Line cooks need to be strong, both physically and mentally. Anthony Bourdain, a chef and author, has likened the work to being in the trenches of a war. They are the foot soldiers in any functioning kitchen.

“When the rest of the world is relaxing you’re working harder and going crazier than you ever have before,” said Ms. Gilman. She was compelled to do her best in the face of sustained effort.

“I found out if you over think it you will drive yourself insane,” she said. “You have an order board in front of you, you’re trying to coordinate with the other chefs, and working on something else in the oven, too. You have to train your brain to take all that in at once and not forget any of it.”

Memory separates what you know and don’t know. In a kitchen it’s like a rail yard with trains coming and going all the time, emptying and filling up, working their way into and out of the yard. The kitchen swing doors at restaurants like Liquids and Solids never stop revolving as wait staff tack tickets to kitchen boards and deliver orders to diners.

“I can barely remember what I did two days ago, but in a kitchen I can have four things going in the oven, be doing six other orders at once, don’t forget about the carrots, plate those two desserts, oh, here comes a new ticket, a charcuterie plate and an oyster, write that down! and, Oh, shit! the carrots are still in the oven, grab them, and handle the heat without passing out. That’s strictly from my experience there.”

Two ovens and eight burners burning all the time were where liquids were brought to a boil and solids were baked, roasted, and broiled in the small kitchen.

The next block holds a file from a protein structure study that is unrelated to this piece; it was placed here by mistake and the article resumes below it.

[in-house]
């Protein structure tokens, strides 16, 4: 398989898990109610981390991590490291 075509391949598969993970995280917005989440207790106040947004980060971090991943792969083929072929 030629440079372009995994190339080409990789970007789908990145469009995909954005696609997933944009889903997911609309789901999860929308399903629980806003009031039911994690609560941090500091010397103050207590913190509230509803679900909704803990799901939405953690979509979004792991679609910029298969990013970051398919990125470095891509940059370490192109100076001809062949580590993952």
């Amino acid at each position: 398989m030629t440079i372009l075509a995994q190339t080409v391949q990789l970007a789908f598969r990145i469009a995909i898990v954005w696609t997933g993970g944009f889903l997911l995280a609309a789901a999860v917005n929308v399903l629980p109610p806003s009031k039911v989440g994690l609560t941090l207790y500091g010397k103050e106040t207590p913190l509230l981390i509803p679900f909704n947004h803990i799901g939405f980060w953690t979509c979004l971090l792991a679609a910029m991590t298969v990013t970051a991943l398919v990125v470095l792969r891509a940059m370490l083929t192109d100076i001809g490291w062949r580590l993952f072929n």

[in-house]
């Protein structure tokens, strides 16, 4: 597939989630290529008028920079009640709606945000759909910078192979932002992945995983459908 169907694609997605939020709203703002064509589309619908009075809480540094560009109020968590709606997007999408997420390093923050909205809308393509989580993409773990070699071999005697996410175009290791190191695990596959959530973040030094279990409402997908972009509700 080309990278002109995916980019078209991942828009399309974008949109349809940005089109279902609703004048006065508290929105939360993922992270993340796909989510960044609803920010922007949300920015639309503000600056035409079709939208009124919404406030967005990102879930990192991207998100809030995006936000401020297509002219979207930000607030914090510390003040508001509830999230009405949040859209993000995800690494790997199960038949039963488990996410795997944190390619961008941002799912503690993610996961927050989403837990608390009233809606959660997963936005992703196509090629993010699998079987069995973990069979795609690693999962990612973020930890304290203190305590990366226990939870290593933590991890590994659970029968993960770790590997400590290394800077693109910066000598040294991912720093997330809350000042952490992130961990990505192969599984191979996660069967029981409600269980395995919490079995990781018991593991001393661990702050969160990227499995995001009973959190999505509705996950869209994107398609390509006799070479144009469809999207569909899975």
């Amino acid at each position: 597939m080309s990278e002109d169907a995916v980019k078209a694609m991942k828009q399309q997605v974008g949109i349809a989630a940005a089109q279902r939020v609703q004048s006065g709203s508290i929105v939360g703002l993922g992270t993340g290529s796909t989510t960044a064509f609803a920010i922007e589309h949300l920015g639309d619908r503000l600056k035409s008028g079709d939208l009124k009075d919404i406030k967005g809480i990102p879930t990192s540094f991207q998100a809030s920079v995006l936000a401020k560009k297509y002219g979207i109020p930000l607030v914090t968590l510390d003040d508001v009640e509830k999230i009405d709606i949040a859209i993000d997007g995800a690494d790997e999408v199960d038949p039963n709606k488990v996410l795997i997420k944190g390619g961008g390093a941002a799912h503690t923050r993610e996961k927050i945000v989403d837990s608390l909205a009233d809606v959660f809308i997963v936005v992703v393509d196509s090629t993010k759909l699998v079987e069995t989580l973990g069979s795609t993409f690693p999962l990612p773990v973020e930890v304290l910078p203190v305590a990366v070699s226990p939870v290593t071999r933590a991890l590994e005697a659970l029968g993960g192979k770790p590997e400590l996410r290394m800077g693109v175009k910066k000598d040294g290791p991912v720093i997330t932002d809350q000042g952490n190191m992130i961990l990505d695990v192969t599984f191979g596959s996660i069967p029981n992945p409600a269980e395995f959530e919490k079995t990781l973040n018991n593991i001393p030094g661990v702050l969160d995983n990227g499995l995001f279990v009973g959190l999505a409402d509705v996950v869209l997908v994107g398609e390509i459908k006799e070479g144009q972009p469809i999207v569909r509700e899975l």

That’s why shouts of “HOT BEHIND!” are frequently heard as pots of burning liquid are being moved.

“It was hot back there,” Marla said. “You’re moving faster with hot objects than you’ve ever moved in your entire life. It was easy to get upset, get angry, because we were moving so fast and it was so hot.”

Except for Tim Loomis.

“He was always moving fast, and sweating like the rest of us, but there was a calmness about him. His friends came into the kitchen all the time, shooting the shit with him. I always thought, if someone were talking to me right now I would freak out.”

It wasn’t all noses to the grindstone, however.

“They are really good at having a good time in the kitchen,“ Marla said. “Sometimes I thought they shouldn’t be having such a good time, but they definitely knew how to have fun.”

One night in July, on the 3rd anniversary of the opening of the restaurant, despite it being the height of their busy season, they threw a party in the kitchen, a crew from Fledging Crow helping with the work.

“It was a great night while we were all still working, and then we drank a little bit afterwards.”

The life of a kitchen is making lemonade from lemons. Afterwards it’s refreshing to have a lemon gingerini at the bar.

Over the course of her year at Liquids and Solids she grasped that Tim Loomis was sourcing and cooking food like what her teachers at Ballymaloe, where she earned her cooking certificate, had recommended.

“Tim’s cooking is fairly simple. It’s just picking good, fresh ingredients and doing it really well. We had a beet dish. It was just roasted beets with the skin peeled, with avocadoes and carrot and lime vinaigrette on top. It was so simple. I never would have thought of it. People loved it. Even beet haters loved it.”

Tim Loomis didn’t brainstorm his ideas verbally. When Marla asked him what inspired him, he said, “I don’t know.”

She discovered he was being full of air with her whenever the menu changed. “He would sit at the bar all day, talking to farmers, finding out what was on the horizon.”